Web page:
She's a pistol packin' bad girl who's on the run from the mob!
It ain't easy being an ex-gun moll for the mob. Just ask Gloria Swensen (Gene Rowlands in an Oscar nominated performance), a gritty woman who's about to have a bad morning turn into an even worse afternoon. After an accountant turned FBI squealer (Buck Henry, The Player), who is in possession of a ledger filled with enough information to put the mob behind bars, and his family are marked and snuffed out by the mob, Gloria finds herself entrusted with the accountant's son Phil (John Adames, in his only film appearance) and the book of secrets. With the mob fast on their heels, the streetwise Gloria is able to stay one step ahead of the men who want both her and little Phil dead. Time is running out, and so are Gloria's options. Exhausted from the chase, Gloria decides to try one last tactic: confront the mob face to face on her terms.
You have to hand it to the late independent writer/director John Cassavetes—the guy made the movies that he wanted to make, and nothing else. Utilizing the money made from starring in other people's movies (such as The Fury) and his unique filmmaking abilities, Cassavetes directed many classics, including The Killing of a Chinese Bookie, Big Trouble (1986), and A Woman Under the Influence. His most mainstream film may be the 1980 action flick Gloria, a chase picture that features Gena Rowlands growling her lines as if she were gnashing steel wool. The film retains a grainy, tough feel that works in its favor—though the fashion styles and Bill Conti's chintzy '80s score are a bit out of date, the story and performances are all tough and endearing. Rowlands, married to Cassavetes at the time, portrays Gloria as a woman who's had enough of the mob and decides (reluctantly) that it's time to fight back. In a time when movies rarely displayed hard female protagonists, Gloria broke all the rules with the chain smoking moll who's getting in touch with her maternal side…and her pearl and silver revolver. The film moves at a surprisingly breakneck pace—Cassavetes doesn't let the action stall once the story is set in motion. Many scenes feature Gloria telling off various gangsters and trying hard to be a somewhat beneficial mother figure to her cohort (these scenes are the funniest and most touching). If there is any dead weight in the film, it's child actor John Adams, screeching and squeaking that he's "the man" and knows what to do. But what child actor isn't a bit grating on the ears? In the end, Gloria isn't a major effort or breakthrough film—it's just a fun action/chase movie that features a female heroine with a set of brass balls. A 1999 remake of Gloria starring Sharon Stone was released in theaters to little fanfare—if you have a choice, go with Cassavetes' original vision.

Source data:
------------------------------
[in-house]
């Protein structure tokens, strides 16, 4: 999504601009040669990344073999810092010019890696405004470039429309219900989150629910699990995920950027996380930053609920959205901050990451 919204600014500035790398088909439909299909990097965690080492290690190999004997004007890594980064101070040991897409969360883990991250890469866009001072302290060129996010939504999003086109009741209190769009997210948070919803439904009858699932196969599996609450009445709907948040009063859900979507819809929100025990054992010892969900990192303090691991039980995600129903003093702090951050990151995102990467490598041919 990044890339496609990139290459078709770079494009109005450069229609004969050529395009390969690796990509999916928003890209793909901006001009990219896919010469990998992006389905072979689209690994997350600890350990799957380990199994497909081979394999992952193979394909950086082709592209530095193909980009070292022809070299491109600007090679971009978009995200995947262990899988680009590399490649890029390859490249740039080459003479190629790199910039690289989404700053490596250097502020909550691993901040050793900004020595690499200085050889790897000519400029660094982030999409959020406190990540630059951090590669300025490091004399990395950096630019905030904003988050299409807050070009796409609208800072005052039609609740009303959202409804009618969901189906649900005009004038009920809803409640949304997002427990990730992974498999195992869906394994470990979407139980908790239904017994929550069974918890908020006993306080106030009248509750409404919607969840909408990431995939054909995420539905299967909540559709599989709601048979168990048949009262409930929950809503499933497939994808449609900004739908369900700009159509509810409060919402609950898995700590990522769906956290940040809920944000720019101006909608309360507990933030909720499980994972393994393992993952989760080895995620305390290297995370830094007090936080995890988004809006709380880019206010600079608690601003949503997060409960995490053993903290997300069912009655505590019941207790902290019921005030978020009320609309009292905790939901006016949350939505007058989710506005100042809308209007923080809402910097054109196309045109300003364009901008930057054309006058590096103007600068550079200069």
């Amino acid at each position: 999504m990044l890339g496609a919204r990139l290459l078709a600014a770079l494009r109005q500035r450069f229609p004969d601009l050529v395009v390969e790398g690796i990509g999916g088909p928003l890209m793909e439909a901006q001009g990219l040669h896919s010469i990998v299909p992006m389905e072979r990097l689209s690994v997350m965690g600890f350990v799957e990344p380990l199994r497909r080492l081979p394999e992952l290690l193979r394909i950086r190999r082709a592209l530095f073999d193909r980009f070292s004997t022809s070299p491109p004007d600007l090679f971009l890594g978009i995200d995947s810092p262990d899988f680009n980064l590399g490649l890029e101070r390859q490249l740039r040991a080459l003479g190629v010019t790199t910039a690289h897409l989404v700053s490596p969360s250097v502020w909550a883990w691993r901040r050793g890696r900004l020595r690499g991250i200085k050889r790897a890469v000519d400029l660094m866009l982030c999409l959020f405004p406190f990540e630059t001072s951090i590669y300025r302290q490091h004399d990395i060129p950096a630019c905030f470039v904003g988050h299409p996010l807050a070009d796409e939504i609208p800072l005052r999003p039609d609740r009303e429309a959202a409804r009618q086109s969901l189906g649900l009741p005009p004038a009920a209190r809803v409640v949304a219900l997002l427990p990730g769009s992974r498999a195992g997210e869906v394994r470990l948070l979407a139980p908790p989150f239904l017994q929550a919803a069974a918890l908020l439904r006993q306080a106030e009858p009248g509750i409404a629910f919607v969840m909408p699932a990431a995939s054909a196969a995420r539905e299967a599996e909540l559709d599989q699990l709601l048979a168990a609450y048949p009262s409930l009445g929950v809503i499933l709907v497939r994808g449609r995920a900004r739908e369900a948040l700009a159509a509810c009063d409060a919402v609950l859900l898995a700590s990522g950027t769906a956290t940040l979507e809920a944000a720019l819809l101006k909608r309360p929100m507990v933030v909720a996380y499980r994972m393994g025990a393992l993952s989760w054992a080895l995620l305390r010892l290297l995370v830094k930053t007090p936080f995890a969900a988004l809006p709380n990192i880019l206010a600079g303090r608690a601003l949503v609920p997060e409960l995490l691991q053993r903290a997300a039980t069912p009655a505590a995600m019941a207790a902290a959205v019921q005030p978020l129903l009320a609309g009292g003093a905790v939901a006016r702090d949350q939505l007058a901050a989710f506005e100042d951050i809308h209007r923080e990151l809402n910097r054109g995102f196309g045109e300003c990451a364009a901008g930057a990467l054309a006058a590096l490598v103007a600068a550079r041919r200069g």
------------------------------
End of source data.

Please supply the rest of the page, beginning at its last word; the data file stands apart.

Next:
Gloria is presented in a rather un-glorious 1.85:1 anamorphic widescreen transfer. While it's great to see this flick in its original aspect ratio (and enhanced for 16x9 TV sets), the image itself is a tad faded and washed. While the colors and black levels are, for the most part, solid and well defined, this picture often lacks any true sharpness and sports a heavy amount of grain and image inconsistencies. Topping it off are some out of focus shots that just don't help matters. This is a passable transfer, but just barely. The soundtrack is presented in a just as mediocre Dolby Digital 2.0 Mono mix in English. What you will find is mostly clear dialogue, music, and effects. Also included on this disc are subtitles in English, French, Spanish, and Korean.
If Gloria were a real person, she might just go ballistic on Columbia's @$$—this first ever DVD version of Gloria is void of almost any extra features, save for a few theatrical trailers for various Columbia flicks.
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